• Kelty, C. M. (2012). This is not an article: Model organism newsletters and the question of `open science’. BioSocieties 7, 140-68 — [LINK]
  • All issues of the legendary Drosophila Information Service — [LINK]
  • Kohler, R. E. (1994). “Lords of the fly. Drosophila genetics and the experimental life.” The University of Chicago Press, Chicago, London — [LINK]
  • Lewis, E. B. (1995). The video shown during the Nobel Prize lecture — [LINK]
  • Lewis, E. B. (1995). Remembering Sturtevant. Genetics 141, 1227-30 — [LINK]
  • Lewis, E. B. (1998). Alfred Henry Sturtevant: November 21, 1891-April 5, 1970. Biogr Mem Natl Acad Sci 73, 349-62 — [LINK]
  • Lewis, E.B. (2003) C.B. Bridges’ repeat hypothesis and the nature of the gene. Genetics 164, 427-31
  • Lindsley, D. (2008) Drosophila genetics – The first 25 years — [LINK]
  • Lipshitz, H. D. (2005). From fruit flies to fallout: Ed Lewis and his science. Dev Dyn 232, 529-46 — [LINK]
  • Lipshitz, H. D. (2007). “Genes, Development and Cancer: The Life and Work of Edward B. Lewis.” Springer Science & Business Media — [LINK]
  • MacIntyre, R., Gearhart, J., Effron, J., O’ Brien, S., Fogleman, J. (2015). In Memory of Bruce Wallace: 1920–2015 (Population Genetics). J Hered 106, 331-332 — [LINK]
  • Martinez Arias, A. (2008). Drosophila melanogaster and the development of biology in the 20th century. InDrosophila. Methods and Protocols” (C. Dahmann, Ed.), Vol. 420, pp. 1-25. Humana Press — [LINK1] — [LINK2]
  • Martinez-Arias, A. (2009). A perspective on the development of genetics in Spain during the XX century. Int J Dev Biol 53, 1179-91 — [LINK]
  • Mlodzik, M., Halder, G. (2014). Walter J. Gehring (1939–2014). Dev Biol 395, 1-3 — [LINK]
  • Mohr, S. E. (2018). “First in fly – Drosophila research and biological discovery.” Harvard Univ. Press, Cambridge, MA and London, UK — [LINK]
  • Morgan, T. H., Bridges, C. B., Sturtevant, A. H. (1925). The genetics of Drosophila. Bibliographia Genetica 2, 1-262
  • Morgan, T.H. (1940) Calvin Blackman Bridges. Biogr. Mem. Natl. Acad. Sci 12, 31-48 — [LINK]
  • Muller, H. J. (1939). Dr. Calvin B. Bridges (obituary notice). Nature 143, 191-2 — [LINK]
  • Murphey, R. K., Possidente, D., Pollack, G., Merritt, D. J. (1989). Modality-specific axonal projections in the CNS of the flies Phormia and Drosophila. Comp. Neurol. 290, 185-200 — [LINK]
  • Novitski, E. (2005) Sturtevant and Dobzhansky: two scientists at odds with a student’s recollections. Xlibris — [LINK]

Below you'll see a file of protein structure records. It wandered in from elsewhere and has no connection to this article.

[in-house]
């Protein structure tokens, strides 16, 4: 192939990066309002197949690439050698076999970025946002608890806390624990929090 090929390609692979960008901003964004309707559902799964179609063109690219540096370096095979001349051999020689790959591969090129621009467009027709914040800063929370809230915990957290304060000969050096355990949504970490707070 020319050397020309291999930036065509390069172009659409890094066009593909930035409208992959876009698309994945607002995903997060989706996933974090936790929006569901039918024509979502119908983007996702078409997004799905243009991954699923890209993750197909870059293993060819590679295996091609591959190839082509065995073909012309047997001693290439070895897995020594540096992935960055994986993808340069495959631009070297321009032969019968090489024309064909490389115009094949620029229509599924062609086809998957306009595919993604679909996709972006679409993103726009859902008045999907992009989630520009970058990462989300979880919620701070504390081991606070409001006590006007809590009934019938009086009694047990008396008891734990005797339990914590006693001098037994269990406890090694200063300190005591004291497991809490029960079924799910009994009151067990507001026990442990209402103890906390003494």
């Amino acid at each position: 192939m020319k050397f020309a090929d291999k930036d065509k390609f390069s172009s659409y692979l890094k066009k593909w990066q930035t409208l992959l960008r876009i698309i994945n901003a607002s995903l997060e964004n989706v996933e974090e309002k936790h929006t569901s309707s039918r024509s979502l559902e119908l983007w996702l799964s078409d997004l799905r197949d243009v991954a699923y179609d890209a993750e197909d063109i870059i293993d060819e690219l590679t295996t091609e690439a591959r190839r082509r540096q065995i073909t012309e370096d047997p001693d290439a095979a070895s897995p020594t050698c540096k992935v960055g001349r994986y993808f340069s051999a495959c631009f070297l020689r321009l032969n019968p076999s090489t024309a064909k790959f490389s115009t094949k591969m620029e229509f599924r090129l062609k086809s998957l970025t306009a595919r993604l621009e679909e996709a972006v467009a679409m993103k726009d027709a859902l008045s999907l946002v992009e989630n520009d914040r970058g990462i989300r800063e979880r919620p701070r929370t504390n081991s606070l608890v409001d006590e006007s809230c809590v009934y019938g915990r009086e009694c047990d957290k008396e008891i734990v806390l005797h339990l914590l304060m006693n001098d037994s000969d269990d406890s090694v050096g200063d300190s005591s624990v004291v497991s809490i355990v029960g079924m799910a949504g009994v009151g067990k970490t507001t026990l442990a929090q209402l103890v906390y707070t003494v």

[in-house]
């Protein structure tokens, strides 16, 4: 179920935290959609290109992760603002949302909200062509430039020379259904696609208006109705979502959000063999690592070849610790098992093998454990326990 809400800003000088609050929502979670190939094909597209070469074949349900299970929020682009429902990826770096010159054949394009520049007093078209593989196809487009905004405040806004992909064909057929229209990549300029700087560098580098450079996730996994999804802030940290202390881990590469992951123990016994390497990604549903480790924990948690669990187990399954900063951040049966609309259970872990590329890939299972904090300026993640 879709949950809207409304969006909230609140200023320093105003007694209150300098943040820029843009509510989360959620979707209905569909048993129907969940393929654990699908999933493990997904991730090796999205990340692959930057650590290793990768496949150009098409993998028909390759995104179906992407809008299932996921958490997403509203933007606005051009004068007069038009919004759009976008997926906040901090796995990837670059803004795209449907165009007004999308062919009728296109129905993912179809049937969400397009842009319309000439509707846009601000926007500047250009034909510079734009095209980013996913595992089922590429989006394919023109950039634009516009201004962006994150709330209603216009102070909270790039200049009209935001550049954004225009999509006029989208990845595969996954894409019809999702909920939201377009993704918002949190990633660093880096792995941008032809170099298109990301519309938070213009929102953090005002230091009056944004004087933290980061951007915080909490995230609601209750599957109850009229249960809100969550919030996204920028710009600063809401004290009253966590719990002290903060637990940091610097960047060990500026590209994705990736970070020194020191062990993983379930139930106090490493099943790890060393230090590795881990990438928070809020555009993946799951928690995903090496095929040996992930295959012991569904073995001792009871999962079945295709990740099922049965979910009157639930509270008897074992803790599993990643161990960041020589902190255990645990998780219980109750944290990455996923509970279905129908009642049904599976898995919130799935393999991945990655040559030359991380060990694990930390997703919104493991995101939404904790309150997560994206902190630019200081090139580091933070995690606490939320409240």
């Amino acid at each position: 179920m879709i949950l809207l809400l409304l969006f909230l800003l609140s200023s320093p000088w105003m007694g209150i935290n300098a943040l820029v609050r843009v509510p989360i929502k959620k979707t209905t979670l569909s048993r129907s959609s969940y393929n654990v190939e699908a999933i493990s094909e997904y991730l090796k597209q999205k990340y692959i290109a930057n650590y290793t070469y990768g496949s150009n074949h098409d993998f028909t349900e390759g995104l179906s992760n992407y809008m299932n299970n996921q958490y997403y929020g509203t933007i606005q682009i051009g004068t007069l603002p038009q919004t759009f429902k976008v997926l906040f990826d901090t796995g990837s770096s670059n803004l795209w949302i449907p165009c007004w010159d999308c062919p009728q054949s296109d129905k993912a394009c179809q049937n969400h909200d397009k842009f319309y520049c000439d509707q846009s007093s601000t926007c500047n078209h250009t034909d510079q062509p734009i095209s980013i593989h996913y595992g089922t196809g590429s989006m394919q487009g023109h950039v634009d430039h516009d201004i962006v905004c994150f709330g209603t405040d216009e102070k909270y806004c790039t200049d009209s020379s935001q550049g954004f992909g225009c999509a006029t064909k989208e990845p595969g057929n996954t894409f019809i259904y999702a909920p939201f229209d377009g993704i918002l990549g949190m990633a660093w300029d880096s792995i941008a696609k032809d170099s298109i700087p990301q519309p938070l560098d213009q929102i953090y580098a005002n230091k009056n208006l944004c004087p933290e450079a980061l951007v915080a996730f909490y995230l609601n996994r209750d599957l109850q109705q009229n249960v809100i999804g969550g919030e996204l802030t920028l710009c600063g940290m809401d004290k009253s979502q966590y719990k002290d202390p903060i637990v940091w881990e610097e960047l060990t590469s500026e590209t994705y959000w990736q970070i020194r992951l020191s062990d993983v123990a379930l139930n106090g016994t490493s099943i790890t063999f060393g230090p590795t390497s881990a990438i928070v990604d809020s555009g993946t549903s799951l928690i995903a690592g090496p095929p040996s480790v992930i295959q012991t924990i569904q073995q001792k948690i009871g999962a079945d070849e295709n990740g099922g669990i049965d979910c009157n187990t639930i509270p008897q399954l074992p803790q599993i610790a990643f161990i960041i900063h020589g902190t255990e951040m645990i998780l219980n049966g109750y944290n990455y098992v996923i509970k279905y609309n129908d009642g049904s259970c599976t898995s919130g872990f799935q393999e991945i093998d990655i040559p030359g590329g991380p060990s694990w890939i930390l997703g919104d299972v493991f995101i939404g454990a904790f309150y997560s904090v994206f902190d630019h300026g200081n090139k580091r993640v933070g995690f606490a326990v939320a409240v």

• Novitski, E. (2006). Genetics in the early twentieth century – a personal journey. Chromosome Res 14, 339-47 — [LINK1] [LINK2]
  • Nobel prizes for work on Drosophila
  • Rubin, G. M., Lewis, E. B. (2000). A brief history of Drosophila’s contributions to genome research. Science 287, 2216-8 — [LINK]
  • Rosbash, M. (2015). Ronald J. Konopka (1947–2015). Cell 161, 187-188 — [LINK]
  • Schaeffer, S. W. (2018). Muller “elements” in Drosophila: how the search for the genetic basis for speciation led to the birth of comparative genomics. Genetics 210, 3-13 — [LINK]
  • Schultz, J. (1967) Innovators and controversies (Book Review). Science 157, 296-301 — [LINK]
  • Stephan, W., Li, H. (2007) The recent demographic and adaptive history of Drosophila melanogaster. Heredity (Edinb) 98, 65-8 — [LINK]
  • Stephenson, R., Metcalfe, N. H. (2013). Drosophila melanogaster: a fly through its history and current use. J R Coll Physicians Edinb 43, 70-5 — [LINK]
  • Sturtevant, A. H. (1959). Thomas Hunt Morgan (1866-1945). Biogr Mem Natl Acad Sci 33, 283-325 — [LINK1] – [LINK2]
  • Sturtevant, A. H. (1965). The “Fly Room”. Am Scientist 53, 303-7
  • Sturtevant, A. H. (2001). Reminiscences of T. H. Morgan. Genetics 159, 1-5 — [LINK]
  • Sturtevant, A. H. (2001). “A History of Genetics.” CSHL Press — [LINK1] — [LINK2]
  • Tanouye, M. A. (2008). Seymour Benzer 1921-2007. Nat Genet 40, 121 — [LINK]
  • Wangler, M. F., Yamamoto, S., Bellen, H. J. (2015). Fruit flies in biomedical research. Genetics — [LINK]
  • A book about Seymour Benzer: Weiner, J. (1999). “Time, Love, Memory : A Great Biologist and His Quest for the Origins of Behavior.” Vintage Books, Random House Inc., New York — [LINK]
  • Chapter 9 “The Hedgehog Three” in: Weston, K. M. (2013). “Blue Skies and Bench Space: Adventures in Cancer Research.” CSHL Press, Cold Spring Harbor — [LINK]
  • Watry, G. Long-lived: remembering Melvin Green, a UC Davis genetics pioneer — [LINK]
  • Wharton, K. (2015). William Martin Gelbart 1945-2015. Nat Genet 47, 1372-1372 — [LINK]
  • Wieschaus, E., Nüsslein-Volhard, C. (2016). The Heidelberg screen for pattern mutants of Drosophila: a personal account. Annu Rev Cell Dev Biol 32, 1-46 — [LINK]
  • Wilfert, L., Jiggins, F. M. (2014). Flies on the move: an inherited virus mirrors Drosophila melanogaster‘s elusive ecology and demography. Mol Ecol 23, 2093-104 — [LINK]
  • Winchester, E. G. (2001). Bridges, Calvin Blackman. In “eLS“. John Wiley & Sons, Ltd — [LINK]
  • Wolter, J. (2013) The Notch signalling pathway in embryogenesis. blog for The Embryo Project Encyclopedia — [LINK]
  • Biography article in YourDictionary: “A.H. Sturtevant Facts